The objective of Zaid conference is to review and assess the crop performance during the preceding crop seasons and fix crop-wise targets for summer season in consultation with State Governments. The Minister assured full support to ensure supply of critical inputs and facilitate adoption of innovative technologies with a view to enhance production and productivity of the crops. The priority of government is to increase production of oilseeds and pulses where large imports are required.
Speaking on the new varieties developed by the ICAR, Shri Tomar said that States should use new varieties of seeds for better production of summer crops. The Minister also asked States to plan in advance for their fertilizers needs and provide estimates to the center so that fertilizer department can provide sufficient fertilizers timely. He also suggested that States should increase the use of NPK and liquid urea and reduce the dependence on DAP fertilizers.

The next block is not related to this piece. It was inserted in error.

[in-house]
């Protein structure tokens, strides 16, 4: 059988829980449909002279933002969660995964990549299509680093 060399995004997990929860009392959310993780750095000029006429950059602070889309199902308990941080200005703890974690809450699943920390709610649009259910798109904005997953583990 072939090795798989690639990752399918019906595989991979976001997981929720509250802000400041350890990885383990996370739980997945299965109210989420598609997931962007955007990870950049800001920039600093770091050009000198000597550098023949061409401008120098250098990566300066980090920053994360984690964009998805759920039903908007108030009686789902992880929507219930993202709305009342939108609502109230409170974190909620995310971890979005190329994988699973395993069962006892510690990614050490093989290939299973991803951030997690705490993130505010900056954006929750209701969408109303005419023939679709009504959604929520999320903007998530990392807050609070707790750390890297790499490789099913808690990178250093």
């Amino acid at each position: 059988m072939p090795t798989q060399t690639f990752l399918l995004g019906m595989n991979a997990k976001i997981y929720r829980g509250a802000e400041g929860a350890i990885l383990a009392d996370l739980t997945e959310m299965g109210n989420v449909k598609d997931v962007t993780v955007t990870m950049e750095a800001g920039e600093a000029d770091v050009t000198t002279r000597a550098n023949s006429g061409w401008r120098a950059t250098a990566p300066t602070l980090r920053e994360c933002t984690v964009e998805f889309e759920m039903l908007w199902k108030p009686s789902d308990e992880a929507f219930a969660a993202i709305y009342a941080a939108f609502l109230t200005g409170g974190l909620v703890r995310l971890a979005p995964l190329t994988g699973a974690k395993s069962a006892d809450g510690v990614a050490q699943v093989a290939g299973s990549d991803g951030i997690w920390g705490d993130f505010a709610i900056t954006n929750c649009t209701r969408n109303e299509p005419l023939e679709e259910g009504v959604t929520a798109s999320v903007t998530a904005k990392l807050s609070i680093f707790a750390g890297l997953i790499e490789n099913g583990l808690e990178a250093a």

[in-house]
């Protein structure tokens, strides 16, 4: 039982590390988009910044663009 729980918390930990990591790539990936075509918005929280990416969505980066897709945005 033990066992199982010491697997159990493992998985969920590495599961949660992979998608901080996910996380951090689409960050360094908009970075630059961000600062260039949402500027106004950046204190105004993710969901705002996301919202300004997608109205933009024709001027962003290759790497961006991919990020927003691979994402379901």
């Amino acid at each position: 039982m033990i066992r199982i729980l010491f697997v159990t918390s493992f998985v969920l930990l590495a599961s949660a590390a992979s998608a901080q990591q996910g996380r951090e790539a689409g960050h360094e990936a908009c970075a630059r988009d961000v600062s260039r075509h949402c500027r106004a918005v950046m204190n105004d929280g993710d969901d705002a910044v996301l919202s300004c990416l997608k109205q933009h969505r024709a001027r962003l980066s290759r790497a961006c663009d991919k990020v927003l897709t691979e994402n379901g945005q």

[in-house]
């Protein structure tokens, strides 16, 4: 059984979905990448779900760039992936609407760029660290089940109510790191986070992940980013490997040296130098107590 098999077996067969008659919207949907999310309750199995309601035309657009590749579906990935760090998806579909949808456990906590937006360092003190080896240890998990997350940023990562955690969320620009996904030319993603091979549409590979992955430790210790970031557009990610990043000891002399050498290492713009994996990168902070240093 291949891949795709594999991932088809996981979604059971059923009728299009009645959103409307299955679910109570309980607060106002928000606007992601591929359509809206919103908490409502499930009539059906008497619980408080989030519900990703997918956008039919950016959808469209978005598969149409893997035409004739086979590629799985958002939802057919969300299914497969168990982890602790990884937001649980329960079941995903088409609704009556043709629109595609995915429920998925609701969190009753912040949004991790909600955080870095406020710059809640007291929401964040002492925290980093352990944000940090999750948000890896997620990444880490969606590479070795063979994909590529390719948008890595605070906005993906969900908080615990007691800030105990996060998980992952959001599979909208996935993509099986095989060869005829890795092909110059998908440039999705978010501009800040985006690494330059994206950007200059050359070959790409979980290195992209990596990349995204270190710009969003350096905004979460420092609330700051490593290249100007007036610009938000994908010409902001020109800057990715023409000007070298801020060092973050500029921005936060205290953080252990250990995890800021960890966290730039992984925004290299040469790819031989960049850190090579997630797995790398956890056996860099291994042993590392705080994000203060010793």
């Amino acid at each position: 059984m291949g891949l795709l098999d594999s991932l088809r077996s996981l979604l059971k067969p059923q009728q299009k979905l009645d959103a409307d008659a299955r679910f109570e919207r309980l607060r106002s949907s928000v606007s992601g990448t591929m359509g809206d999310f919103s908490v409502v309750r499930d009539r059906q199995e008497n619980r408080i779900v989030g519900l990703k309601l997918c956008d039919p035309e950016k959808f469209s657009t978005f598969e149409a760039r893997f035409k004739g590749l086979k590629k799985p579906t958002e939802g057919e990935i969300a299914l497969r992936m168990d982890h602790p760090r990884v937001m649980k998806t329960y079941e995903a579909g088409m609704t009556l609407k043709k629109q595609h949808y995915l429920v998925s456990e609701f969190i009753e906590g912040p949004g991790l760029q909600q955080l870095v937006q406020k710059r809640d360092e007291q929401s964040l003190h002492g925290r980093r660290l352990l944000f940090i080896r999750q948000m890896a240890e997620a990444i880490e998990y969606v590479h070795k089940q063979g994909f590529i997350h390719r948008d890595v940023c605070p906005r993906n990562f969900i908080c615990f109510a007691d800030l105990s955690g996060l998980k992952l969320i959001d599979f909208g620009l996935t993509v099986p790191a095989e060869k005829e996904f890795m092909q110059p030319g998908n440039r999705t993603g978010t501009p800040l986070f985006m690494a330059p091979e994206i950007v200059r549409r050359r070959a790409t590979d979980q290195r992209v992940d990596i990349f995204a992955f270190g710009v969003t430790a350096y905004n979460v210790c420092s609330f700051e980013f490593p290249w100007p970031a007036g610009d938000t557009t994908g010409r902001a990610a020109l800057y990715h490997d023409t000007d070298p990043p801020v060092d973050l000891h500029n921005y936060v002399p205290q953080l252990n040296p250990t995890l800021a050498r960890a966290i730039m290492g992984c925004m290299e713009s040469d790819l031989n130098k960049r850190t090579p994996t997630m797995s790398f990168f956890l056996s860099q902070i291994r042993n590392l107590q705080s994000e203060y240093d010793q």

Regarding training to the farmers, Agriculture Minister asked Krishi Vigyan Kendra (KVK) and Agricultural Technology Management Agency (ATMA) to jointly conduct the essential training for the small and marginal farmers so that new technology and knowledge reach the grassroots level.
In spite of difficult time due to Covid, country produced 3086.47 lakh tonnes of food grains during 2020-21 (4th Advance Estimates), which will be an all-time record. Pulses and oilseed production has also achieved all time high at 257.19 and 361.01 lakh tonnes, respectively. Production of cotton is being estimated at 353.84 lakh bales with which India is set to rise to the first position in the world. On the production and productivity fronts, the horticulture sector has also outperformed conventional food grain crops.